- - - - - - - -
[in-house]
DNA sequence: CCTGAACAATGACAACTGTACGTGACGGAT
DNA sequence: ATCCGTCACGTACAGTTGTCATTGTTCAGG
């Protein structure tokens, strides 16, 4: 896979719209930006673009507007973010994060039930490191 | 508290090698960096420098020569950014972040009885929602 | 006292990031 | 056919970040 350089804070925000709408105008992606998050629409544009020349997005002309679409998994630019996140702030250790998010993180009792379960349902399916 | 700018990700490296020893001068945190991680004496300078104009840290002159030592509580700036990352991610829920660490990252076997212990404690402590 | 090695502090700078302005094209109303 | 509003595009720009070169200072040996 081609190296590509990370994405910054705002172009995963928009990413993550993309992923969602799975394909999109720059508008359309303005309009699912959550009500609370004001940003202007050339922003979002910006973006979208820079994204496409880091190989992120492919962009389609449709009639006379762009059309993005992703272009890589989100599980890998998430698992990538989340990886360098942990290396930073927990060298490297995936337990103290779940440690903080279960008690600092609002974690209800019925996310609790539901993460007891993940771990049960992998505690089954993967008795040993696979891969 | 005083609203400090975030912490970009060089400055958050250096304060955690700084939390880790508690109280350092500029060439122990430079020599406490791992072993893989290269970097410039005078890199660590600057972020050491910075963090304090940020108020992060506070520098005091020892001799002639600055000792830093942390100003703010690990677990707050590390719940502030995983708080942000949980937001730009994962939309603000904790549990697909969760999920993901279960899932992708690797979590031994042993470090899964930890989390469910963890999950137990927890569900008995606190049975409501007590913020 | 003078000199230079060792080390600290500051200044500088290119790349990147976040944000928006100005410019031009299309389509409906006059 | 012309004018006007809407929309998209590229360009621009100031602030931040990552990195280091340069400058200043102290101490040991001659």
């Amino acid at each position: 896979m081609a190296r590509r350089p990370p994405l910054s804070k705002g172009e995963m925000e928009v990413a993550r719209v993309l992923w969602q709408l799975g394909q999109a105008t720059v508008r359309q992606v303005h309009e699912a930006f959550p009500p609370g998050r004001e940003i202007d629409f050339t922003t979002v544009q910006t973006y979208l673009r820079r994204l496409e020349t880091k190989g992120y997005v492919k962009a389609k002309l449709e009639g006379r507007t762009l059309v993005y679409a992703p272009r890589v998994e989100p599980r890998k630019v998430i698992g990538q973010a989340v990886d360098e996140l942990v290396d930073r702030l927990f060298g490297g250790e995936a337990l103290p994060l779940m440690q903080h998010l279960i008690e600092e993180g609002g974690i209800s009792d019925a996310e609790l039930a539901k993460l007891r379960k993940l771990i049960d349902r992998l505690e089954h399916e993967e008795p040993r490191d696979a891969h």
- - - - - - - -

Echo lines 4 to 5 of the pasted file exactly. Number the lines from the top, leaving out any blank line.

């Protein structure tokens, strides 16, 4: 896979719209930006673009507007973010994060039930490191 | 508290090698960096420098020569950014972040009885929602 | 006292990031 | 056919970040 350089804070925000709408105008992606998050629409544009020349997005002309679409998994630019996140702030250790998010993180009792379960349902399916 | 700018990700490296020893001068945190991680004496300078104009840290002159030592509580700036990352991610829920660490990252076997212990404690402590 | 090695502090700078302005094209109303 | 509003595009720009070169200072040996 081609190296590509990370994405910054705002172009995963928009990413993550993309992923969602799975394909999109720059508008359309303005309009699912959550009500609370004001940003202007050339922003979002910006973006979208820079994204496409880091190989992120492919962009389609449709009639006379762009059309993005992703272009890589989100599980890998998430698992990538989340990886360098942990290396930073927990060298490297995936337990103290779940440690903080279960008690600092609002974690209800019925996310609790539901993460007891993940771990049960992998505690089954993967008795040993696979891969 | 005083609203400090975030912490970009060089400055958050250096304060955690700084939390880790508690109280350092500029060439122990430079020599406490791992072993893989290269970097410039005078890199660590600057972020050491910075963090304090940020108020992060506070520098005091020892001799002639600055000792830093942390100003703010690990677990707050590390719940502030995983708080942000949980937001730009994962939309603000904790549990697909969760999920993901279960899932992708690797979590031994042993470090899964930890989390469910963890999950137990927890569900008995606190049975409501007590913020 | 003078000199230079060792080390600290500051200044500088290119790349990147976040944000928006100005410019031009299309389509409906006059 | 012309004018006007809407929309998209590229360009621009100031602030931040990552990195280091340069400058200043102290101490040991001659």
């Amino acid at each position: 896979m081609a190296r590509r350089p990370p994405l910054s804070k705002g172009e995963m925000e928009v990413a993550r719209v993309l992923w969602q709408l799975g394909q999109a105008t720059v508008r359309q992606v303005h309009e699912a930006f959550p009500p609370g998050r004001e940003i202007d629409f050339t922003t979002v544009q910006t973006y979208l673009r820079r994204l496409e020349t880091k190989g992120y997005v492919k962009a389609k002309l449709e009639g006379r507007t762009l059309v993005y679409a992703p272009r890589v998994e989100p599980r890998k630019v998430i698992g990538q973010a989340v990886d360098e996140l942990v290396d930073r702030l927990f060298g490297g250790e995936a337990l103290p994060l779940m440690q903080h998010l279960i008690e600092e993180g609002g974690i209800s009792d019925a996310e609790l039930a539901k993460l007891r379960k993940l771990i049960d349902r992998l505690e089954h399916e993967e008795p040993r490191d696979a891969h």